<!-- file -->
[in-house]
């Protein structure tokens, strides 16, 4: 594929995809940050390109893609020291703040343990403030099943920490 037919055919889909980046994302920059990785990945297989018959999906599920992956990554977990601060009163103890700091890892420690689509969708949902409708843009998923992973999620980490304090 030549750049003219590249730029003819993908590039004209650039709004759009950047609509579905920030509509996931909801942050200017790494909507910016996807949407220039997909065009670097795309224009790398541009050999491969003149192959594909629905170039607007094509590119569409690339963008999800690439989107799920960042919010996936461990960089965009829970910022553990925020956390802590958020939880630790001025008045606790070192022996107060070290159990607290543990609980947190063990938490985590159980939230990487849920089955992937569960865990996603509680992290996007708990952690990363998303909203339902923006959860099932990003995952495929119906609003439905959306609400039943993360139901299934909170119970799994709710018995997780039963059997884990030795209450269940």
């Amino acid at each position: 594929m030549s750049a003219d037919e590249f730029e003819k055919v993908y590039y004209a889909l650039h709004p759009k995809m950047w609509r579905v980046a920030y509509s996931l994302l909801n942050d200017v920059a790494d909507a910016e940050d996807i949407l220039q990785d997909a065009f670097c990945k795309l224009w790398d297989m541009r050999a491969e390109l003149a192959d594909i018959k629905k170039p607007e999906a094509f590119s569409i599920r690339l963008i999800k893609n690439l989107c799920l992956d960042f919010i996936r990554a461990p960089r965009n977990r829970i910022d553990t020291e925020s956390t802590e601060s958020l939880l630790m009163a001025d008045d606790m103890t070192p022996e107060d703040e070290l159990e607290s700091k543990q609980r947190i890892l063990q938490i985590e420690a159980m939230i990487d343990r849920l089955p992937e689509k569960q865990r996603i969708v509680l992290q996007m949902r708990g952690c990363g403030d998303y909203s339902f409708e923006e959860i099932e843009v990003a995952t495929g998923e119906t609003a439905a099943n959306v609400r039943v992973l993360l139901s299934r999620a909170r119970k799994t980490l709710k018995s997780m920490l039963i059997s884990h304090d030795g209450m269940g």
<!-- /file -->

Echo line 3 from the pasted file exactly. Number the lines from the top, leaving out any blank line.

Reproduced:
């Amino acid at each position: 594929m030549s750049a003219d037919e590249f730029e003819k055919v993908y590039y004209a889909l650039h709004p759009k995809m950047w609509r579905v980046a920030y509509s996931l994302l909801n942050d200017v920059a790494d909507a910016e940050d996807i949407l220039q990785d997909a065009f670097c990945k795309l224009w790398d297989m541009r050999a491969e390109l003149a192959d594909i018959k629905k170039p607007e999906a094509f590119s569409i599920r690339l963008i999800k893609n690439l989107c799920l992956d960042f919010i996936r990554a461990p960089r965009n977990r829970i910022d553990t020291e925020s956390t802590e601060s958020l939880l630790m009163a001025d008045d606790m103890t070192p022996e107060d703040e070290l159990e607290s700091k543990q609980r947190i890892l063990q938490i985590e420690a159980m939230i990487d343990r849920l089955p992937e689509k569960q865990r996603i969708v509680l992290q996007m949902r708990g952690c990363g403030d998303y909203s339902f409708e923006e959860i099932e843009v990003a995952t495929g998923e119906t609003a439905a099943n959306v609400r039943v992973l993360l139901s299934r999620a909170r119970k799994t980490l709710k018995s997780m920490l039963i059997s884990h304090d030795g209450m269940g």